A new Urban Land Institute survey finds that generations have different preferences when it comes to desired community characteristics.
One of the great unanswered questions facing the housing market is whether Americans will make the same housing choices in the future as generations before them made.
Members of Generation Y, generally those age 18 to 34, so far prefer urban living and value walkability and access to public transit. But will they still find those factors important as they get older and have children?
In its latest survey, the Urban Land Institute attempted to determine what community features are important to various generations of Americans. The institute generally advocates urban living and mixed-use environment, and one of the goals of the survey was to find out which groups also favor those characteristics in a place to live.
The actress is asking $7.5 million for the 2-acre Montecito, Calif., estate where she and Will Kopelman had their wedding last year.
Drew Barrymore has put her home in Montecito, Calif., up for sale for $7.5 million.
The estate, on two secluded acres in the affluent town 10 minutes from Santa Barbara, was the site of her June 2012 wedding to Will Kopelman, an art consultant. The couple have an 8-month-old daughter, Olive.
Barrymore bought the house in June 2010 for $5.705 million, apparently as a weekend getaway. Her permanent residence is in the Hollywood Hills.
With existing homes in short supply, buyers are turning to new homes. Prices are up, partly because more move-up homes are being sold, and inventory is low.
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The deal allows the ailing actress, 96, to stay in the home for the rest of her life or for three years, with the buyer reportedly paying her and her husband $325,000 a year.
Zsa Zsa Gabor’s home, which has been on and off the market for more than two years, has finally been sold, in a deal that will allow the ailing, 96-year-old actress to remain in the house for three more years.
Her 8,878-square-foot home in the Los Angeles neighborhood of Bel-Air recently made an appearance in the film "Argo," as her husband, Frederic Prinz von Anhalt, sought to earn enough money to pay off a loan and pay the star’s medical bills. The house also makes an appearance in the upcoming Liberace biopic, "Behind the Candelabra," on HBO.
Sales of existing homes in April were up 9.7% over April 2012, but lack of inventory and tight credit are still keeping many would-be buyers on the sidelines.
Sales of existing homes in April were up 9.7% over April 2012, but they would likely be higher if all the people who wanted to buy homes could find homes to buy and get mortgages to buy them.
April was the 22nd consecutive month to show a year-over-year increase in sales and the 14th consecutive month to show year-over-year price increases, according to new data from the National Association of Realtors.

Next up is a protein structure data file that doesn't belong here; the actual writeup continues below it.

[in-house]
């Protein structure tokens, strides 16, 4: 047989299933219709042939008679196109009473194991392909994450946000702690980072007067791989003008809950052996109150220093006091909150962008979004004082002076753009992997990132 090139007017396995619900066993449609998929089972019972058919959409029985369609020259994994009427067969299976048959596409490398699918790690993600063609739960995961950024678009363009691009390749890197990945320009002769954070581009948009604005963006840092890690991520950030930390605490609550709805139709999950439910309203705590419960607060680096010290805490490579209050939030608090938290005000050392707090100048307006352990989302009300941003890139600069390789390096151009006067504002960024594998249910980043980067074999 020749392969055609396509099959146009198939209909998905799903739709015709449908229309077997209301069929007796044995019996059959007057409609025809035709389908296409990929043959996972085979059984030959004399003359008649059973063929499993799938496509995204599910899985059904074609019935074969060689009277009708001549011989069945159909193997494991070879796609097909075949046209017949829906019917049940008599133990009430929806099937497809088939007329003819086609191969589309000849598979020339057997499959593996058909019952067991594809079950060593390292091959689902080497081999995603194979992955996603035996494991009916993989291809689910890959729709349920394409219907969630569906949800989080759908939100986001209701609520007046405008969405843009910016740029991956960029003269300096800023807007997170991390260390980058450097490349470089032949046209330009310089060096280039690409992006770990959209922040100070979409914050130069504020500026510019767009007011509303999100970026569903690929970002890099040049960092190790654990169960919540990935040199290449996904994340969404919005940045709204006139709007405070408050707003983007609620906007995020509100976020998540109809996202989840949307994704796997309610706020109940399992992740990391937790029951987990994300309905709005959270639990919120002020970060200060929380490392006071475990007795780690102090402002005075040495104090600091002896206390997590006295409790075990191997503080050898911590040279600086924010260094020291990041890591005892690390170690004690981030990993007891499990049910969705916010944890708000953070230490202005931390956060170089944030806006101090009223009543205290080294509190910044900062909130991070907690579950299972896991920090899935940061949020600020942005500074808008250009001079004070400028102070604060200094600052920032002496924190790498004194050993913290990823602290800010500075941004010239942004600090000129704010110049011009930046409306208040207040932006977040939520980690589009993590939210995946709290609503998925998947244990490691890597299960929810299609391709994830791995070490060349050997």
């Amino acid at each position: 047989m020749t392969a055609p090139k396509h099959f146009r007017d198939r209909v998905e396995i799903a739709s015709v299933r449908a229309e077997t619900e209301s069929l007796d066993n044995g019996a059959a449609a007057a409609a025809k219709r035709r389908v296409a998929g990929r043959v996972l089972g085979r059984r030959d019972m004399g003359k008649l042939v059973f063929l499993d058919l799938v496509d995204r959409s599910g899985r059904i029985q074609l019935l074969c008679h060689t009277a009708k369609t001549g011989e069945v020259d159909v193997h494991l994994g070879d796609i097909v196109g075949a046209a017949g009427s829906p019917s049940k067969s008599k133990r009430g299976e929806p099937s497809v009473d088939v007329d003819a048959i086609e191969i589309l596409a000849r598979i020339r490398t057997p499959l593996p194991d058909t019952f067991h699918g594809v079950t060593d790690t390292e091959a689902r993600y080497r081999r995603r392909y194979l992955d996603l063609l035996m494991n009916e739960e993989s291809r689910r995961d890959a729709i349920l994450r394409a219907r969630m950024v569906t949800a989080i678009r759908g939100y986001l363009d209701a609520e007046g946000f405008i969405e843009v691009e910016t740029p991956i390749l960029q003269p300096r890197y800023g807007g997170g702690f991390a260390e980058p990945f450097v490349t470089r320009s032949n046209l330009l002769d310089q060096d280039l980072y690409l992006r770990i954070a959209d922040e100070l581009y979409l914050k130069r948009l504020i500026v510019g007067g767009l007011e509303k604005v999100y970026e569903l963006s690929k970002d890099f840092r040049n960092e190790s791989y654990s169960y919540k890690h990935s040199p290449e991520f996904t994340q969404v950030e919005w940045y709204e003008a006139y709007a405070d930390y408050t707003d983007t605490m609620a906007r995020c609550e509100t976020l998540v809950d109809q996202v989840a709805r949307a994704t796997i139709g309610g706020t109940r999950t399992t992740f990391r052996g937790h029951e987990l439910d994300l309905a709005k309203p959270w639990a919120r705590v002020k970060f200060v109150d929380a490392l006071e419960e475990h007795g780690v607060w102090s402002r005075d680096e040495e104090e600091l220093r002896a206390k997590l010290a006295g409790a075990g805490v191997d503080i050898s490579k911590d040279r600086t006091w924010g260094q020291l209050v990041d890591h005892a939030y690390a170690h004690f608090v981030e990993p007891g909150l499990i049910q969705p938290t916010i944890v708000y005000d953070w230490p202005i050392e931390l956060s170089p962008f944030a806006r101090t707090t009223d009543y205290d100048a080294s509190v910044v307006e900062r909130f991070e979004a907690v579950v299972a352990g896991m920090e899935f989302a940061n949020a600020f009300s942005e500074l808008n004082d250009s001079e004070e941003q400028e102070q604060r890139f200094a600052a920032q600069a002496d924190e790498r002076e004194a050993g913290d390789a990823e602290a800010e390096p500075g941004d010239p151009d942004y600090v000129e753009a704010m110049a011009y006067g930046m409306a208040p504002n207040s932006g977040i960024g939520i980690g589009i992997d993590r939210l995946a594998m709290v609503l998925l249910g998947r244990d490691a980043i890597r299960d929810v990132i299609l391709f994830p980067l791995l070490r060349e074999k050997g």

The number of homes for sale rose 11.9% between March and April, to a 5.2-month supply at the current sales rate, but remained 13.6% below the level a year ago, when there was a 6.6-month supply. Inventory is even tighter in lower price ranges, the NAR noted.
Officials cite costs and terrain as reasons, despite the prevalence of tornadoes.
Back in 1955, a devastating tornado swept through the area near where I grew up. A friend’s mother recalled crouching in her garage, trying to shelter her newborn daughter, because the homes in that area had no basements. We moved into a Kansas City, Mo., subdivision constructed shortly after that storm, and every house had a basement.
As a long-time denizen of Tornado Alley (and my childhood home’s basement), I was surprised to hear that few homes in Oklahoma have basements or storm shelters, despite the prevalence of tornadoes.
Fannie Mae and Freddie Mac are asking loan servicers to consider delaying foreclosures, suspending payments or taking other action to help Oklahoma homeowners.
If your home is damaged by a tornado or other natural disaster, you may run into trouble paying your mortgage.
The government-supported entities Fannie Mae and Freddie Mac reminded loan servicers that their policies allow some breaks for victims of natural disasters, such as the Oklahoma tornado. There is no guarantee that servicers will give borrowers the requested breaks, but those who need help should certainly ask.
Couple who built the structure say authorities told them no permit was required. But city officials say it is far more elaborate than a simple treehouse and must comply with building codes.
What exactly constitutes a treehouse?
When does it become so elaborate it constitutes a structure and should be subject to more stringent building codes?
That’s the issue facing a couple in Holmes Beach, Fla., who built a $20,000 multistory structure in a giant Australian pine tree overlooking the Gulf of Mexico.
About Teresa Mears
Teresa Mears is a veteran journalist who has been interested in houses since her father took her to tax auctions to carry the cash at age 10. A former editor of The Miami Herald's Home & Design section, she lives in South Florida where, in addition to writing about real estate, she publishes Miami on the Cheap to help her neighbors adjust to the loss of 60% of their property value.